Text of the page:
(Bloomberg) -- A small crowd clustered around Beto O'Rourke in Des Moines on Saturday, after the presidential hopeful ran a 5K as part of the city's LGBT Pride celebrations. Terry Eason, who'd just completed the race, turned to a friend and asked, "It's Beto, Beto O'Rourke, is that right?"
"I wasn't sure who he was, because there are so many of them," said Eason, a retired teacher from nearby Waukee, Iowa.
Iowa, the first-in-the nation caucus state, is hosting 19 presidential hopefuls this weekend for its annual Hall of Fame celebration, a fundraiser for the state Democratic Party in Cedar Rapids on Sunday.
Many candidates, hoping to stand out in the crowded 2020 field, showed up in the state capital, Des Moines, on Saturday for a range of activities. From footraces to face painting, it left many voters with an overwhelming number of events to participate in, and a long list of rivals to distinguish among.
But even as the candidates -- and voters -- bounced from event to event, the one who so far leads them all in national polls, former Vice President Joe Biden, wasn't in Iowa. He's skipping Sunday's dinner, part of his front-runner approach of not participating in multi-candidate scrums often known derisively as "cattle calls." Biden plans to visit the state on Tuesday.
A Des Moines Register/Mediacom/CNN Iowa poll, released Saturday, showed the edge held by Biden and Vermont Senator Bernie Sanders, the contenders with the highest name recognition, has narrowed. Biden has the support of 24% of likely caucus participants, down from 27% in March, and Sanders was at 16%, down from 25%. Senator Elizabeth Warren of Massachusetts and Pete Buttigieg, mayor of South Bend, Indiana, garnered 15% and 14% respectively.
Iowa and New Hampshire, which holds the nation's second presidential contest, are unique in their ability to attract candidates for intimate retail campaigning -- house parties and ice-cream socials -- before the field is winnowed down and the message goes national.
Margie Morris, a 53-year-old nurse from West Des Moines, pulled a piece of paper out of her purse as she waited for Cory Booker to arrive for a meet-and-greet on Saturday. On it, she had listed in order all of the candidates she wanted to see.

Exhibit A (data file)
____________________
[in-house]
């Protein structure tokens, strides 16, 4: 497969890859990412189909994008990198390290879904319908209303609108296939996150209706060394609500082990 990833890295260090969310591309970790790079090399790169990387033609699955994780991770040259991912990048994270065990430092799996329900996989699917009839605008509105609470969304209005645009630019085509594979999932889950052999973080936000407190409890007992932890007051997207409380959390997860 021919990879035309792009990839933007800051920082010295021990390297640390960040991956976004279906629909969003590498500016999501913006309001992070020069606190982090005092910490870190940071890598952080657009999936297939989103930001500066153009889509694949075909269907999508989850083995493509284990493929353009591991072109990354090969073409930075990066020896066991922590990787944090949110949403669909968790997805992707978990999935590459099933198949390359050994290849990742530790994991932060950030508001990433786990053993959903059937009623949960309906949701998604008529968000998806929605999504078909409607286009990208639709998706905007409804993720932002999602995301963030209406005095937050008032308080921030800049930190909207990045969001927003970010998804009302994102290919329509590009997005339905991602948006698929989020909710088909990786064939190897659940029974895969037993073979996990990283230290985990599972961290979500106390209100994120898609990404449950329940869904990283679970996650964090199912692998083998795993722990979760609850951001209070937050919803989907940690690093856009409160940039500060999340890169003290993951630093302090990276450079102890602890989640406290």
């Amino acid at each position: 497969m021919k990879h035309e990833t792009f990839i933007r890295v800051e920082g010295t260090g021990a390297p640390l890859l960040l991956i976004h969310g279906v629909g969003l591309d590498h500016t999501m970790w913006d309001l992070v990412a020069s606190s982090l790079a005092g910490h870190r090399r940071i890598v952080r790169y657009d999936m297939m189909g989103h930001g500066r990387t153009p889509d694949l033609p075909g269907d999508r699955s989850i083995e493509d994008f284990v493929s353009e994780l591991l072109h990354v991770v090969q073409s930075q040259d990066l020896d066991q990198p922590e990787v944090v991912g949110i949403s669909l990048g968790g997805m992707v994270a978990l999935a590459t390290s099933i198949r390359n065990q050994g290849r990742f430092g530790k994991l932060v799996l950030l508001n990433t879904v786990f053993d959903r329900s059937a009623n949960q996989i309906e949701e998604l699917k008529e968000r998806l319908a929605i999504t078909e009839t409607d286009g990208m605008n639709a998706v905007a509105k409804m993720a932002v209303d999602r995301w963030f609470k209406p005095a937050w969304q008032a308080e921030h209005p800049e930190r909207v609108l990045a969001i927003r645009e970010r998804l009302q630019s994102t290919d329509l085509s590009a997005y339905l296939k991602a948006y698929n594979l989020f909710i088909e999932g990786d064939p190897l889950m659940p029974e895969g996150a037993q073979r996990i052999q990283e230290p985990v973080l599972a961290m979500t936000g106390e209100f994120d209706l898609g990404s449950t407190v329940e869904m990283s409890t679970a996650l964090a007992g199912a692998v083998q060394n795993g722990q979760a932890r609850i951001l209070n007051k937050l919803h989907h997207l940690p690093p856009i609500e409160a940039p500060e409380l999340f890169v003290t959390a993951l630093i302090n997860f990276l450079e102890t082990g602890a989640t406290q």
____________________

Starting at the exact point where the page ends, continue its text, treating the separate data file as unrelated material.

"You have to map it out just because there's so many candidates right now," Morris said. "It's overwhelming, we're waiting for the list to be weeded out."
The sheer volume of events and the plethora of candidates meant that some voters needed to strategically pick and chose who they wanted to see. Morris and her 19-year-old daughter had just left a Buttigieg event a few blocks away and were hoping to hear Booker speak to get a better feel for his ideas, they said.
But the New Jersey senator was running late and the clock was ticking. The Capital City Pride candidate forum, which featured 10-minute speeches by Sanders, former Texas Representative O'Rourke, New York Senator Kirsten Gillibrand and former Maryland Representative John Delaney, among others, was set to begin any minute.
"Rats!" Morris shouted as she walked away from the Booker event. Being able to compare and contrast rivals on stage was more important, she said.
As the candidates swarmed the capital, they took different -- sometimes unusual -- approaches to connecting with voters.
Gillibrand on Friday night jumped behind the bar at The Blazing Saddle, a gay bar in Des Moines, and served drinks. Buttigieg, the first openly gay person to run for U.S. president, spoke at a dinner held by the Matthew Shepard Foundation, which supports programs for LGBT youth.
Former Colorado Governor John Hickenlooper spoke with voters at a distillery -- a return of sorts to his roots as the developer of a Denver craft brewery -- and Delaney waded through the crowds at a farmer's market.
The candidates also bumped into each other along the way. O'Rourke and Delaney chatted about their families before each took the stage at the Pride forum. O'Rourke and Buttigieg took the same flight to Des Moines from Atlanta, and a picture of them talking in the airport became a hit on Twitter.
"It's just a crazy time in Iowa generally, but this weekend is particularly crazy," said John Hale, 66, of Ankeny, north of Des Moines. "It's almost impossible to see all the people you'd like to see."
Hale said that he'd be participating in the Des Moines Pride Parade on Sunday while the candidates speak at the Hall of Fame dinner in Cedar Rapids about two hours east. At that event, they'll each have time for an extended "elevator pitch" of five minutes.
"There are so many competing activities," said Hale. "You end up being in a pick-and-choose situation."
But the candidates, especially those at the back of the pack, don't have the luxury of missing a single chance to work the Iowa crowd. This year's Feb. 3 caucus will be more important than ever. All the leaders, including Biden, need a strong showing to springboard into a tightly packed month that culminates with the March 3 "Super Tuesday" contests in more than a dozen states -- including California, the biggest prize of all in terms of winning convention delegates.
"I hear I'm the only presidential candidate that's here today," Tim Ryan joked as he took the podium to address voters at the meet-the-candidates event in Des Moines. Ryan, an Ohio representative with a moderate message, is currently polling below 1% in Iowa.
(Updates with CNN poll in sixth paragraph.)
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